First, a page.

Originally when I had planned the first season for Single Carrot, I fantasized about performing our original sketch comedy show, which would later be called Sects and Violins, in rep with Richard III. Part of me has always dreamed of Single Carrot being a rep company, and the freedom to travel and develop work that comes with it. After my experience with The Light is Like Water where it became apparent to me that we should never, ever produce anything that wasn’t less than excellent because we felt like we should be doing more, the comedy/Shakespeare rep idea went out the window. And as I reflect on it, a possible trajectory for the company to become a touring operation went out the window with it.
At the time that I selected Richard III (the first season of Single Carrot followed a different season planning process from subsequent years), classics were an important part of my theatrical life. The bulk of my non-academic experience and thought about theatre had been consumed by Shakespeare–it was a forum I felt safe, but uncomfortable at the same time, which is where I like to live as a director. I always think about the concept that actors playing Hamlet don’t truly understand the role until they’ve played it 100 times in their second production. I love the depths of Shakespeare, and diving into Richard III was a great adventure.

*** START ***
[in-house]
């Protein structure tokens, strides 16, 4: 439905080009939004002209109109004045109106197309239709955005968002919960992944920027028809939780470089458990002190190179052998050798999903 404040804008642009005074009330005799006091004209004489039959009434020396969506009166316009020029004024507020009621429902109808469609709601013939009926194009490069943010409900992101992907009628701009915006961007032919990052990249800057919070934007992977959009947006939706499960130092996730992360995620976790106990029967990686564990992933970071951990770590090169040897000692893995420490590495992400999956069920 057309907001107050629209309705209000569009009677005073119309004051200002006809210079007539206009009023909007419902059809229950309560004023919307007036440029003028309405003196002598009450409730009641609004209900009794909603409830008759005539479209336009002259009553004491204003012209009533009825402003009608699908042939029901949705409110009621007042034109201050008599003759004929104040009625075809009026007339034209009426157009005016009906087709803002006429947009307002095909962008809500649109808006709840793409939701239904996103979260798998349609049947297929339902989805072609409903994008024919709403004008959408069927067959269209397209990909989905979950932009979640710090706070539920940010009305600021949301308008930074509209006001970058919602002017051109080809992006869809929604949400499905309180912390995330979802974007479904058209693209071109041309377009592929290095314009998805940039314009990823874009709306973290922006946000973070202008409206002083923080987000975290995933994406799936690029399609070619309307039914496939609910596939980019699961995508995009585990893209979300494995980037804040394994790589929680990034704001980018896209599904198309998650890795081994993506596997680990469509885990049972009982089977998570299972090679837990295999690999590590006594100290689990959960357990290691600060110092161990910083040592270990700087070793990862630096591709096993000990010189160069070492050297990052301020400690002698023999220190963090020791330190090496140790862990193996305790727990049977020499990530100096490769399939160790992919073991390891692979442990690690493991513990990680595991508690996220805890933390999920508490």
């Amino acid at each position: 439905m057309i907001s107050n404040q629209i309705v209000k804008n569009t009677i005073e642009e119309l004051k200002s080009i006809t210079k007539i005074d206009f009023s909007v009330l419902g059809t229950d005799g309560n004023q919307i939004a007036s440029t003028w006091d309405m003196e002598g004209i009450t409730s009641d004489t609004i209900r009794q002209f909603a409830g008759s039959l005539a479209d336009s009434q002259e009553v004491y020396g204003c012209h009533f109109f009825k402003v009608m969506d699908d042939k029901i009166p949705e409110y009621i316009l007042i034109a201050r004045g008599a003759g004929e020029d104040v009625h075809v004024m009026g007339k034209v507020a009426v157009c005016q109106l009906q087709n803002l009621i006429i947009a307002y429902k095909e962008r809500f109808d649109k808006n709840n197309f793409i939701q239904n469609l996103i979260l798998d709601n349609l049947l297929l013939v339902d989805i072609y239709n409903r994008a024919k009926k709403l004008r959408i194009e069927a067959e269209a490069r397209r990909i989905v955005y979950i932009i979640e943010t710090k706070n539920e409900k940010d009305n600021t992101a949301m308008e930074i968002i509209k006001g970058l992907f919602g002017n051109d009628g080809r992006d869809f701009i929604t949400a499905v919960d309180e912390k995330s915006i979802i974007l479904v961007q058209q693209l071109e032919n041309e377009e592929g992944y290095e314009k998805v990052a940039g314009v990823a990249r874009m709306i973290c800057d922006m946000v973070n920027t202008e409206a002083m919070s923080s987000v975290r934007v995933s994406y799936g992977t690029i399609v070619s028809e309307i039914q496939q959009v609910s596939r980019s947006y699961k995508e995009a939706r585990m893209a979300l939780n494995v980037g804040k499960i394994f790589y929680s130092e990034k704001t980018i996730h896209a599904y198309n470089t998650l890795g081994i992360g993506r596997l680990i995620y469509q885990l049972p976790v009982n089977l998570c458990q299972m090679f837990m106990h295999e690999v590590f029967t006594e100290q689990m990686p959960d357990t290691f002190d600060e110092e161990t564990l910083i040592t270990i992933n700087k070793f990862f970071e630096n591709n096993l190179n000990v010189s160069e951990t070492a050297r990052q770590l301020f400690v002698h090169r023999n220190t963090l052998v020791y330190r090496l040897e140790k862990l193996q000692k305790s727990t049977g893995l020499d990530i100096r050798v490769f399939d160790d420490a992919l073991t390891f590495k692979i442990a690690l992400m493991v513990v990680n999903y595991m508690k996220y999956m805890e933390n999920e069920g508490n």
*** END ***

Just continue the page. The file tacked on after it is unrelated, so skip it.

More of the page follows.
We did the production with eight actors — three women and five men — utilizing the entire acting ensemble and two guest artists. Richard was the only actor not to play multiple roles.
This was the first time I worked with my sister, Lisa Jabaily, as a dramaturg. Lisa has impressive credentials, a Masters in Law at Harvard, and is six years older than me, and it was exciting to collaborate with her. She has a tremendous analytical mind and is very receptive to aesthetic needs and nuance of responsibility for aesthetics and I secretly hope she’ll give up law and become a dramaturg.